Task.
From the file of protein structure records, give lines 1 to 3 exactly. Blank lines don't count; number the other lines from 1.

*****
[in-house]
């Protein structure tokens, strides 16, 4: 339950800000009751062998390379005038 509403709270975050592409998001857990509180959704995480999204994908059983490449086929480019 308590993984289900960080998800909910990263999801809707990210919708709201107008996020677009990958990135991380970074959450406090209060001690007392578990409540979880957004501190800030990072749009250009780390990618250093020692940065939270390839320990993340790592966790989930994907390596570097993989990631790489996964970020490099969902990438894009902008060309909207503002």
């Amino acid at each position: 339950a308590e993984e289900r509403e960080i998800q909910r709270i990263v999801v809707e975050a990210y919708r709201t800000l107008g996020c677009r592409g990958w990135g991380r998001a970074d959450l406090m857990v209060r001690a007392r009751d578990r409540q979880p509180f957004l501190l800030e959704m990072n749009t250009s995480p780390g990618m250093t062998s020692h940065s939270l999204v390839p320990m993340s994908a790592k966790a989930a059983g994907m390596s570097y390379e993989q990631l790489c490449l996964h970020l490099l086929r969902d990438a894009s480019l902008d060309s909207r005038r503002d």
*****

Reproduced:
[in-house]
């Protein structure tokens, strides 16, 4: 339950800000009751062998390379005038 509403709270975050592409998001857990509180959704995480999204994908059983490449086929480019 308590993984289900960080998800909910990263999801809707990210919708709201107008996020677009990958990135991380970074959450406090209060001690007392578990409540979880957004501190800030990072749009250009780390990618250093020692940065939270390839320990993340790592966790989930994907390596570097993989990631790489996964970020490099969902990438894009902008060309909207503002």
């Amino acid at each position: 339950a308590e993984e289900r509403e960080i998800q909910r709270i990263v999801v809707e975050a990210y919708r709201t800000l107008g996020c677009r592409g990958w990135g991380r998001a970074d959450l406090m857990v209060r001690a007392r009751d578990r409540q979880p509180f957004l501190l800030e959704m990072n749009t250009s995480p780390g990618m250093t062998s020692h940065s939270l999204v390839p320990m993340s994908a790592k966790a989930a059983g994907m390596s570097y390379e993989q990631l790489c490449l996964h970020l490099l086929r969902d990438a894009s480019l902008d060309s909207r005038r503002d």